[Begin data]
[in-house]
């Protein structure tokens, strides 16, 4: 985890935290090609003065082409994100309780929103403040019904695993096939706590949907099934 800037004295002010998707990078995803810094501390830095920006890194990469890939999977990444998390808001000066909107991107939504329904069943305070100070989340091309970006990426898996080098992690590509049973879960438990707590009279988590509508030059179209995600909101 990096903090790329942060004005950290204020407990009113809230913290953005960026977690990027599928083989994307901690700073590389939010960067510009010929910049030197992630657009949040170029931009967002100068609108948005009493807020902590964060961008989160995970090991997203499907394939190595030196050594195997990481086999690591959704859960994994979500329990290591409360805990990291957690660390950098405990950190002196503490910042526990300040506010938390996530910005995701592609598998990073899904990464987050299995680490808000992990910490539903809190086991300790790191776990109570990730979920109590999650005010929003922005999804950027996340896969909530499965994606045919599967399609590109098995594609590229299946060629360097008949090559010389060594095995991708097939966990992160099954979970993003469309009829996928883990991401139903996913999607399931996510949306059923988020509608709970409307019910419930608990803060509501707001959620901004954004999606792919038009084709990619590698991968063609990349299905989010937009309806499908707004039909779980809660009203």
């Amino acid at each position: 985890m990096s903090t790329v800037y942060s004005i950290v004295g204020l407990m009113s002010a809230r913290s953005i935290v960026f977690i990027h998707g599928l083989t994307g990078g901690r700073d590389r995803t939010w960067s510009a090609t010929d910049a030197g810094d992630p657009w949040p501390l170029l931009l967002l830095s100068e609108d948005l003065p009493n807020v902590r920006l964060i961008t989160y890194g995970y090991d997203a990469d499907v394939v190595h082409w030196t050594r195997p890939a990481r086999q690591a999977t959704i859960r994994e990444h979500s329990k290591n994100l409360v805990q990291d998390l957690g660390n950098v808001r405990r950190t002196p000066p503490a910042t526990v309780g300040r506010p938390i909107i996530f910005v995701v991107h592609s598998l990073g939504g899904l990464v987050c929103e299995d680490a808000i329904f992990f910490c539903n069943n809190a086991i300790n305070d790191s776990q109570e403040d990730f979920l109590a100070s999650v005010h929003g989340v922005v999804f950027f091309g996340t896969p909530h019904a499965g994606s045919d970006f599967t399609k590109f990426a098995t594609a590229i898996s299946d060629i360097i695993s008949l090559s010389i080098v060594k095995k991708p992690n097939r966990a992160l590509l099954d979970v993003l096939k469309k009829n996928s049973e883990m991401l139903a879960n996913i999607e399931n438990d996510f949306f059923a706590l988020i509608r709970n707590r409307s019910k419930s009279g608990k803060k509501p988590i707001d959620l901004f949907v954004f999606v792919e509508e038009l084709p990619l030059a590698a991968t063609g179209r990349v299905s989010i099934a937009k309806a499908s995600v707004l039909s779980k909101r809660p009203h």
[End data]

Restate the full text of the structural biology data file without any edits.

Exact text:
[in-house]
């Protein structure tokens, strides 16, 4: 985890935290090609003065082409994100309780929103403040019904695993096939706590949907099934 800037004295002010998707990078995803810094501390830095920006890194990469890939999977990444998390808001000066909107991107939504329904069943305070100070989340091309970006990426898996080098992690590509049973879960438990707590009279988590509508030059179209995600909101 990096903090790329942060004005950290204020407990009113809230913290953005960026977690990027599928083989994307901690700073590389939010960067510009010929910049030197992630657009949040170029931009967002100068609108948005009493807020902590964060961008989160995970090991997203499907394939190595030196050594195997990481086999690591959704859960994994979500329990290591409360805990990291957690660390950098405990950190002196503490910042526990300040506010938390996530910005995701592609598998990073899904990464987050299995680490808000992990910490539903809190086991300790790191776990109570990730979920109590999650005010929003922005999804950027996340896969909530499965994606045919599967399609590109098995594609590229299946060629360097008949090559010389060594095995991708097939966990992160099954979970993003469309009829996928883990991401139903996913999607399931996510949306059923988020509608709970409307019910419930608990803060509501707001959620901004954004999606792919038009084709990619590698991968063609990349299905989010937009309806499908707004039909779980809660009203």
């Amino acid at each position: 985890m990096s903090t790329v800037y942060s004005i950290v004295g204020l407990m009113s002010a809230r913290s953005i935290v960026f977690i990027h998707g599928l083989t994307g990078g901690r700073d590389r995803t939010w960067s510009a090609t010929d910049a030197g810094d992630p657009w949040p501390l170029l931009l967002l830095s100068e609108d948005l003065p009493n807020v902590r920006l964060i961008t989160y890194g995970y090991d997203a990469d499907v394939v190595h082409w030196t050594r195997p890939a990481r086999q690591a999977t959704i859960r994994e990444h979500s329990k290591n994100l409360v805990q990291d998390l957690g660390n950098v808001r405990r950190t002196p000066p503490a910042t526990v309780g300040r506010p938390i909107i996530f910005v995701v991107h592609s598998l990073g939504g899904l990464v987050c929103e299995d680490a808000i329904f992990f910490c539903n069943n809190a086991i300790n305070d790191s776990q109570e403040d990730f979920l109590a100070s999650v005010h929003g989340v922005v999804f950027f091309g996340t896969p909530h019904a499965g994606s045919d970006f599967t399609k590109f990426a098995t594609a590229i898996s299946d060629i360097i695993s008949l090559s010389i080098v060594k095995k991708p992690n097939r966990a992160l590509l099954d979970v993003l096939k469309k009829n996928s049973e883990m991401l139903a879960n996913i999607e399931n438990d996510f949306f059923a706590l988020i509608r709970n707590r409307s019910k419930s009279g608990k803060k509501p988590i707001d959620l901004f949907v954004f999606v792919e509508e038009l084709p990619l030059a590698a991968t063609g179209r990349v299905s989010i099934a937009k309806a499908s995600v707004l039909s779980k909101r809660p009203h």